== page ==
Opinion, by Antonio Brassil

RIO DE JANEIO, BRAZIL – A most clever VEJA magazine cover recently showcased Brazil’s richest man, tycoon Eike Batista, dressed in Chinese Communist garb, proclaiming, “Enrequecer e glorioso!”, (To become rich is glorious!), a quote attributed to Former Chinese Communist Premier Deng Xiaoping at the start of China’s quasi-capitalistic “Great Leap Forward”.

The corresponding article highlights – in the most positive light – the ascendency of Brazil’s new capitalist class, featuring pictures of various millionaires at their businesses, on their yachts, and lounging in the lap of luxury.

No one person more exuberantly struts his substantial wealth than the King of Rio himself. Eike sits with his German Shepherd in a lavish Louis 15th chair, surround by gold trimmed works of art and most prominently, a Mercedes Benz and Lamborghini in his home’s extravagant entrance. Eike waxes eloquently about the success of his new book, his companies, and his polished image, all of which seem to be strong buys at the moment. Perhaps the greatest surprise of all is that this man’s image is so positive in a nation with one of the worst distributions of wealth on the planet. Brazil – don’t you know – ranks well behind Zambia, Nicaragua, and even the Congo.

Eike proudly displays his affluence and expounds his appraisal for the benefits and blessings of the profit motive. And he does so with an understanding of Brazilian cultural fanfare. Brazilians would like to be Eike. He simply says, “I work twenty hours a day, create wealth and give back to society through taxes, jobs, and donations. Why should I hide [my wealth]?” For better or for worse he fancies himself as a stellar example to the Brazilian nouveau riche as well as to the poor, encouraging them to work their way out of poverty.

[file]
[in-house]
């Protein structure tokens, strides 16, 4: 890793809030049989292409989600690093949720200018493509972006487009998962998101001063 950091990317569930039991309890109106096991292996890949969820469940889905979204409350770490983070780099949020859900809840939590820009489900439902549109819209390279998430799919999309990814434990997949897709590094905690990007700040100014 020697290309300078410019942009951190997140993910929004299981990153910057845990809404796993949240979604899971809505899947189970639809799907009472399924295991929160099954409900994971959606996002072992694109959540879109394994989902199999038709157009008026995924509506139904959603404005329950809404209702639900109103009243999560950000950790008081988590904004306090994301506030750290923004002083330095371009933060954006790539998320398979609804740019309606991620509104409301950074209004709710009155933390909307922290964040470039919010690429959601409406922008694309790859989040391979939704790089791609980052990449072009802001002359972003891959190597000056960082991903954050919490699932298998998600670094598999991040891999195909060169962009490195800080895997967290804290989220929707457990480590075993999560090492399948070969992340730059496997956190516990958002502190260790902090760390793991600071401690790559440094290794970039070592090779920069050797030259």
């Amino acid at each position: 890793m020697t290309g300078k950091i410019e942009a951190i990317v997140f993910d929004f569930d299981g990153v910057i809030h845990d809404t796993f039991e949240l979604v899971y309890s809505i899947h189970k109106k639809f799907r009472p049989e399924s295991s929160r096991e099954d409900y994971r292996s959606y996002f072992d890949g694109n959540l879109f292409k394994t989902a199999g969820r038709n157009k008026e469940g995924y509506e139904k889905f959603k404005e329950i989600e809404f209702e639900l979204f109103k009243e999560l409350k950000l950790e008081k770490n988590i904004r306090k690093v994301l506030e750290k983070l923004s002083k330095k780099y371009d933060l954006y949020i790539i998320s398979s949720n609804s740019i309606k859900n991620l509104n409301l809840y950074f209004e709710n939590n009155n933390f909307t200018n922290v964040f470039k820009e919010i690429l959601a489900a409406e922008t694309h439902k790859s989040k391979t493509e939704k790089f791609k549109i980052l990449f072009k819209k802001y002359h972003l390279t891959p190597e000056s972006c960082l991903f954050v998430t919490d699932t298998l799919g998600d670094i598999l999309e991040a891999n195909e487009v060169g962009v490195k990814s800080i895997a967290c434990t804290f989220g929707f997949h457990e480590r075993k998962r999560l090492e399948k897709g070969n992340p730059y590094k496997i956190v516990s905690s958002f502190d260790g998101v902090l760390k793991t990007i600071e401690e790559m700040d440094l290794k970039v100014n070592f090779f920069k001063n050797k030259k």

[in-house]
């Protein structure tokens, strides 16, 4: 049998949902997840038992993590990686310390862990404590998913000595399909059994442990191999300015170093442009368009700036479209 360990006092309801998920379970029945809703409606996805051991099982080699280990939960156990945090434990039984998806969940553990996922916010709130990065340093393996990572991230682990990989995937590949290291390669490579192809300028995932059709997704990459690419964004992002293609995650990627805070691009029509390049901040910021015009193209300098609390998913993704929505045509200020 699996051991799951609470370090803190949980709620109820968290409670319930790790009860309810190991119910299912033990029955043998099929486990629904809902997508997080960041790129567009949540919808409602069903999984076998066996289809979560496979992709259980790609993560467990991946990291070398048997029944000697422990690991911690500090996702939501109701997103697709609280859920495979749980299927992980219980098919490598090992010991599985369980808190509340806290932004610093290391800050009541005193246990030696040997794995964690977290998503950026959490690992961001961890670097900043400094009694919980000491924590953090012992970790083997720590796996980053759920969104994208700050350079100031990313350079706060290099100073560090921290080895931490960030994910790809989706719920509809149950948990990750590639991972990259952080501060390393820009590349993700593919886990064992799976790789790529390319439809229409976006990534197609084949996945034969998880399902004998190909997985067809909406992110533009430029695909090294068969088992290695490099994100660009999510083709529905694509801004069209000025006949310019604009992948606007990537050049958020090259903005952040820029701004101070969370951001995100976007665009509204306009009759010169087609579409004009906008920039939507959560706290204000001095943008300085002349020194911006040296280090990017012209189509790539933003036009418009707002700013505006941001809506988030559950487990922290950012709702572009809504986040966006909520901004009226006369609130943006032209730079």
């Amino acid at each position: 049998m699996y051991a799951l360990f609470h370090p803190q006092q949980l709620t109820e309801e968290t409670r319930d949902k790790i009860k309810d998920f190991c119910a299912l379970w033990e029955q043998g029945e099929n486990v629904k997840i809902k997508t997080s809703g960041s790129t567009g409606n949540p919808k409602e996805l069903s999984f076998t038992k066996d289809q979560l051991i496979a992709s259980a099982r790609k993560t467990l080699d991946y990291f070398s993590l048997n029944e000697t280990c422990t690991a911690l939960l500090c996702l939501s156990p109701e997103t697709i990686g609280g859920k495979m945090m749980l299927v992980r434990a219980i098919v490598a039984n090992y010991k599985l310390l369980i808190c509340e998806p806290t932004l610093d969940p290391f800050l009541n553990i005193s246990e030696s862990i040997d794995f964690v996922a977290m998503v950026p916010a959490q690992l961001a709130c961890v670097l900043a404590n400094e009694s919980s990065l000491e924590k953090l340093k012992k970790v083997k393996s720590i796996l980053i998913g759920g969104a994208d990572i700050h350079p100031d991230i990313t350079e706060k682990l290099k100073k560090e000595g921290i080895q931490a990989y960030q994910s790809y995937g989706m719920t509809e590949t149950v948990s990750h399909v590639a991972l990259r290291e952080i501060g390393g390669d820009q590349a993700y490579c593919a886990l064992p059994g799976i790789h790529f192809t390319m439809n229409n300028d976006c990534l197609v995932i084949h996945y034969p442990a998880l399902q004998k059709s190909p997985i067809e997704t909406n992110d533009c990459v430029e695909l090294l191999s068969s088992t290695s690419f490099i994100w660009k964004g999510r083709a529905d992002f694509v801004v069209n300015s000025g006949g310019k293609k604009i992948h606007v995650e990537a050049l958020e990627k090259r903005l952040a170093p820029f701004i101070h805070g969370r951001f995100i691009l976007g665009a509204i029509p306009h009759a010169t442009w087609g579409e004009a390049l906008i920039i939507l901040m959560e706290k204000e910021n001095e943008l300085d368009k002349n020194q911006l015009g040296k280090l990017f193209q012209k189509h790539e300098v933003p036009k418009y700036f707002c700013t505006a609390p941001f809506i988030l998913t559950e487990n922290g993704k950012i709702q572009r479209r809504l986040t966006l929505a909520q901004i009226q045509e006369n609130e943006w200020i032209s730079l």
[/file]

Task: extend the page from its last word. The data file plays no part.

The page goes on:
In stark contrast VEJA features an article in the same issue about Republican presidential candidate Willard “Mitt” Romney and his difficulties in connecting to U.S. voters. Despite being a constant front-runner {at least in the mind of the media}, Mitt Romney has failed to spark a passionate following. Why? More than anything he simply can’t seem to connect on a gut level with everyday people because he’s a really, really rich guy, who doesn’t strut like Eike, but missteps, waffles, hems & haws and sometimes trips.

On a debate stage he’ll wager a US$10,000 bet to a Republican challenger, not understanding that such a blatant display of wealth in a critical, widely televised debate demeans the typical American “John Q. Public” voter. Even worse, Romney miscalculates when he states that his annual income from speaking fees was only $375,000”. Ooops! Then, the former Massachusetts governor even states that there were times when he was afraid for his job and is massacred in the media for what is at best a quarter-truth from a near billionaire.

Meanwhile, the American left has also been no safe haven from attacks by people angry at the abundance of the rich. For instance, Michelle Obama recently has been portrayed by the political right as a modern day Marie Antoinette, hosting Hollywood stars at the White House and eating at lavish restaurants on a regular basis, while the American poor are told to eat cake.